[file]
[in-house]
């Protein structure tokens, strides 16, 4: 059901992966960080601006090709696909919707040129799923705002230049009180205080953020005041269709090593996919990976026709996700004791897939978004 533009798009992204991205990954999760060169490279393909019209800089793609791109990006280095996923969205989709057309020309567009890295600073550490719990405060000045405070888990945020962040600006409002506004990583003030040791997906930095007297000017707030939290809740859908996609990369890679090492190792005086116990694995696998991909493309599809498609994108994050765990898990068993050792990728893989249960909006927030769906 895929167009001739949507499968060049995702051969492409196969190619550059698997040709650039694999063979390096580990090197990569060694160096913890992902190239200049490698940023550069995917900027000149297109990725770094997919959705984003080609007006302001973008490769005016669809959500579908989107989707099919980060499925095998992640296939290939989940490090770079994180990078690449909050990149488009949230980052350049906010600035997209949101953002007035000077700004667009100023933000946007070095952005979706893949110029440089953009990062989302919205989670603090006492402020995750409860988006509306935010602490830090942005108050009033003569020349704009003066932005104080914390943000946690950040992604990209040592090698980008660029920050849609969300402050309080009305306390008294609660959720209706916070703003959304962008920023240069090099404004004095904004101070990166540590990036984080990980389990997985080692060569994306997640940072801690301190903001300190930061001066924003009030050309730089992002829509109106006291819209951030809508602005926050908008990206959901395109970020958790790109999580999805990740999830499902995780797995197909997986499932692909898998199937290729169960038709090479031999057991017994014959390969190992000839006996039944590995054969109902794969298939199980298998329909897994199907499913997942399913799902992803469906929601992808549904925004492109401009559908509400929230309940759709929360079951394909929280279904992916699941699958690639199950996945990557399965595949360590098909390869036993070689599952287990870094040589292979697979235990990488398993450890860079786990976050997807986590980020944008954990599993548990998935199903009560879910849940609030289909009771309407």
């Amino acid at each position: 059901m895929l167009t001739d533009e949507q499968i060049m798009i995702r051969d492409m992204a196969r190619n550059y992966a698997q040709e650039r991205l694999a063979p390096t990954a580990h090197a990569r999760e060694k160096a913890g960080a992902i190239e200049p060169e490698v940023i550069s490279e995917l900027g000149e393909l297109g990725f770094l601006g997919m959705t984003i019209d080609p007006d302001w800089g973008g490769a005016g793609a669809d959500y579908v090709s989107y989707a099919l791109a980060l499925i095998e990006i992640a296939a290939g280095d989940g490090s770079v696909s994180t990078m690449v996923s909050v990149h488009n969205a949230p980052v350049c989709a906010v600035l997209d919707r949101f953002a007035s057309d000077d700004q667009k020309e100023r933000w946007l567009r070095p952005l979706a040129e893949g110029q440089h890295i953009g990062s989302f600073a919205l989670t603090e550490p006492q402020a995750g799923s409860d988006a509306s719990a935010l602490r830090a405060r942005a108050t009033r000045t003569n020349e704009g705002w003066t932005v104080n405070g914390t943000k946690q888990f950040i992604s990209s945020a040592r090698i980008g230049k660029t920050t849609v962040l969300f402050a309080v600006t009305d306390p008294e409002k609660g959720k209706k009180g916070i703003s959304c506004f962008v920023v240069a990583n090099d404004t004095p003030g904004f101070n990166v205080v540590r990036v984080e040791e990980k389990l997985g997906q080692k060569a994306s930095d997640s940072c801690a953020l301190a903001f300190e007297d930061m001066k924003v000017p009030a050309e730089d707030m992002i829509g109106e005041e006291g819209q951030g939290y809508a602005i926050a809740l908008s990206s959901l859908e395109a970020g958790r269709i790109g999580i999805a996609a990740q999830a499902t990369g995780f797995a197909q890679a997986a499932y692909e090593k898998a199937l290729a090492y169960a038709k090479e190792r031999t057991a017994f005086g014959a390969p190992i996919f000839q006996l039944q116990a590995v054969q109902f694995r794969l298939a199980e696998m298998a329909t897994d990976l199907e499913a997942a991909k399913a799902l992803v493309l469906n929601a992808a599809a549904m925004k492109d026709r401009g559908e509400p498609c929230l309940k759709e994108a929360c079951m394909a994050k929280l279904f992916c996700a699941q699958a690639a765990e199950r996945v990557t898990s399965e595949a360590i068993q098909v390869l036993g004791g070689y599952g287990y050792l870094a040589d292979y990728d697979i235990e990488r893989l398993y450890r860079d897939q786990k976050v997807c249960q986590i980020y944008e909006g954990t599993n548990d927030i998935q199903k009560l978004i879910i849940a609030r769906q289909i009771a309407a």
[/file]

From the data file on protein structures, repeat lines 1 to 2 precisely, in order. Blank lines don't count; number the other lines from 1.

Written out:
[in-house]
């Protein structure tokens, strides 16, 4: 059901992966960080601006090709696909919707040129799923705002230049009180205080953020005041269709090593996919990976026709996700004791897939978004 533009798009992204991205990954999760060169490279393909019209800089793609791109990006280095996923969205989709057309020309567009890295600073550490719990405060000045405070888990945020962040600006409002506004990583003030040791997906930095007297000017707030939290809740859908996609990369890679090492190792005086116990694995696998991909493309599809498609994108994050765990898990068993050792990728893989249960909006927030769906 895929167009001739949507499968060049995702051969492409196969190619550059698997040709650039694999063979390096580990090197990569060694160096913890992902190239200049490698940023550069995917900027000149297109990725770094997919959705984003080609007006302001973008490769005016669809959500579908989107989707099919980060499925095998992640296939290939989940490090770079994180990078690449909050990149488009949230980052350049906010600035997209949101953002007035000077700004667009100023933000946007070095952005979706893949110029440089953009990062989302919205989670603090006492402020995750409860988006509306935010602490830090942005108050009033003569020349704009003066932005104080914390943000946690950040992604990209040592090698980008660029920050849609969300402050309080009305306390008294609660959720209706916070703003959304962008920023240069090099404004004095904004101070990166540590990036984080990980389990997985080692060569994306997640940072801690301190903001300190930061001066924003009030050309730089992002829509109106006291819209951030809508602005926050908008990206959901395109970020958790790109999580999805990740999830499902995780797995197909997986499932692909898998199937290729169960038709090479031999057991017994014959390969190992000839006996039944590995054969109902794969298939199980298998329909897994199907499913997942399913799902992803469906929601992808549904925004492109401009559908509400929230309940759709929360079951394909929280279904992916699941699958690639199950996945990557399965595949360590098909390869036993070689599952287990870094040589292979697979235990990488398993450890860079786990976050997807986590980020944008954990599993548990998935199903009560879910849940609030289909009771309407």